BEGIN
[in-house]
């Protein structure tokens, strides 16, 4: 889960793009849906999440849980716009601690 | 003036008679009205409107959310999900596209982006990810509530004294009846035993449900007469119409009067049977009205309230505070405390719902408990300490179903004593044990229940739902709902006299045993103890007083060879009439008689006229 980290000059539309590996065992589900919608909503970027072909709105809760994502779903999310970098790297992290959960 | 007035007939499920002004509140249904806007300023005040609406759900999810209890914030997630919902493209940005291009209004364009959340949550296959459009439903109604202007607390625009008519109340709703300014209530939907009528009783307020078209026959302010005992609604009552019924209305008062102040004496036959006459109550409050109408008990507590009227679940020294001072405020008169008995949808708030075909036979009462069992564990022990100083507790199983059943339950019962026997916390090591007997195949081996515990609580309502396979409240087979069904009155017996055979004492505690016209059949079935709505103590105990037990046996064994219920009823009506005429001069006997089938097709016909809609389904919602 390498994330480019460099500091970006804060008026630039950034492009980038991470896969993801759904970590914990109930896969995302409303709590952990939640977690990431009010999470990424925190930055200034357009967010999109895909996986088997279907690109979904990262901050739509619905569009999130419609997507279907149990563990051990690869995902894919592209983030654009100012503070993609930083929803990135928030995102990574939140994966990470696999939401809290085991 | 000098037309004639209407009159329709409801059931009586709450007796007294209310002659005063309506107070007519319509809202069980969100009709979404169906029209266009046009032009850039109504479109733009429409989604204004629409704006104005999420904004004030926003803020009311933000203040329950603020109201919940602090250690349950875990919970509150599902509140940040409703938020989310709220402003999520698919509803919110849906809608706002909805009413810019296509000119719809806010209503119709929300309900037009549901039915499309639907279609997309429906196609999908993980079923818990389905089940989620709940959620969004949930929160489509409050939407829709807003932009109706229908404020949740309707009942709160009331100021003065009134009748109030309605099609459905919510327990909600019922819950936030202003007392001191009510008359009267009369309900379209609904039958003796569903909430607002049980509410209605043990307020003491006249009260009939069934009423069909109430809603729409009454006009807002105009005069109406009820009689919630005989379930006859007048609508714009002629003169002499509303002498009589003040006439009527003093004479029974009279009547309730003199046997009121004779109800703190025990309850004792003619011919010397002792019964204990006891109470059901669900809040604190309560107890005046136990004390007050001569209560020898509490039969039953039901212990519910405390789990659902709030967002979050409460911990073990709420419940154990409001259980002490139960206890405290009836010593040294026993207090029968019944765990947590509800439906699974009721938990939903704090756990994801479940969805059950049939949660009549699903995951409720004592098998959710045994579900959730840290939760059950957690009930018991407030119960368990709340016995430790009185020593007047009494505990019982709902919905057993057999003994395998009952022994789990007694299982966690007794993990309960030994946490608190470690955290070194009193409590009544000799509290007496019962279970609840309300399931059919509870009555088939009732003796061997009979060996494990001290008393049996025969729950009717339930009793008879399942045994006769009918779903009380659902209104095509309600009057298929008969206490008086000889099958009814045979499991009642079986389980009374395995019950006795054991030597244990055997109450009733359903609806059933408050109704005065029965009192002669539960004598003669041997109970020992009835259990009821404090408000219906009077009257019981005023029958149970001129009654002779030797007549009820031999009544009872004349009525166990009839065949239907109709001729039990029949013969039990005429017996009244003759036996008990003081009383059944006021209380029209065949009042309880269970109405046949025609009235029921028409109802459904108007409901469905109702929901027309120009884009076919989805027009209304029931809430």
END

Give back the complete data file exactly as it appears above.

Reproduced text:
[in-house]
């Protein structure tokens, strides 16, 4: 889960793009849906999440849980716009601690 | 003036008679009205409107959310999900596209982006990810509530004294009846035993449900007469119409009067049977009205309230505070405390719902408990300490179903004593044990229940739902709902006299045993103890007083060879009439008689006229 980290000059539309590996065992589900919608909503970027072909709105809760994502779903999310970098790297992290959960 | 007035007939499920002004509140249904806007300023005040609406759900999810209890914030997630919902493209940005291009209004364009959340949550296959459009439903109604202007607390625009008519109340709703300014209530939907009528009783307020078209026959302010005992609604009552019924209305008062102040004496036959006459109550409050109408008990507590009227679940020294001072405020008169008995949808708030075909036979009462069992564990022990100083507790199983059943339950019962026997916390090591007997195949081996515990609580309502396979409240087979069904009155017996055979004492505690016209059949079935709505103590105990037990046996064994219920009823009506005429001069006997089938097709016909809609389904919602 390498994330480019460099500091970006804060008026630039950034492009980038991470896969993801759904970590914990109930896969995302409303709590952990939640977690990431009010999470990424925190930055200034357009967010999109895909996986088997279907690109979904990262901050739509619905569009999130419609997507279907149990563990051990690869995902894919592209983030654009100012503070993609930083929803990135928030995102990574939140994966990470696999939401809290085991 | 000098037309004639209407009159329709409801059931009586709450007796007294209310002659005063309506107070007519319509809202069980969100009709979404169906029209266009046009032009850039109504479109733009429409989604204004629409704006104005999420904004004030926003803020009311933000203040329950603020109201919940602090250690349950875990919970509150599902509140940040409703938020989310709220402003999520698919509803919110849906809608706002909805009413810019296509000119719809806010209503119709929300309900037009549901039915499309639907279609997309429906196609999908993980079923818990389905089940989620709940959620969004949930929160489509409050939407829709807003932009109706229908404020949740309707009942709160009331100021003065009134009748109030309605099609459905919510327990909600019922819950936030202003007392001191009510008359009267009369309900379209609904039958003796569903909430607002049980509410209605043990307020003491006249009260009939069934009423069909109430809603729409009454006009807002105009005069109406009820009689919630005989379930006859007048609508714009002629003169002499509303002498009589003040006439009527003093004479029974009279009547309730003199046997009121004779109800703190025990309850004792003619011919010397002792019964204990006891109470059901669900809040604190309560107890005046136990004390007050001569209560020898509490039969039953039901212990519910405390789990659902709030967002979050409460911990073990709420419940154990409001259980002490139960206890405290009836010593040294026993207090029968019944765990947590509800439906699974009721938990939903704090756990994801479940969805059950049939949660009549699903995951409720004592098998959710045994579900959730840290939760059950957690009930018991407030119960368990709340016995430790009185020593007047009494505990019982709902919905057993057999003994395998009952022994789990007694299982966690007794993990309960030994946490608190470690955290070194009193409590009544000799509290007496019962279970609840309300399931059919509870009555088939009732003796061997009979060996494990001290008393049996025969729950009717339930009793008879399942045994006769009918779903009380659902209104095509309600009057298929008969206490008086000889099958009814045979499991009642079986389980009374395995019950006795054991030597244990055997109450009733359903609806059933408050109704005065029965009192002669539960004598003669041997109970020992009835259990009821404090408000219906009077009257019981005023029958149970001129009654002779030797007549009820031999009544009872004349009525166990009839065949239907109709001729039990029949013969039990005429017996009244003759036996008990003081009383059944006021209380029209065949009042309880269970109405046949025609009235029921028409109802459904108007409901469905109702929901027309120009884009076919989805027009209304029931809430």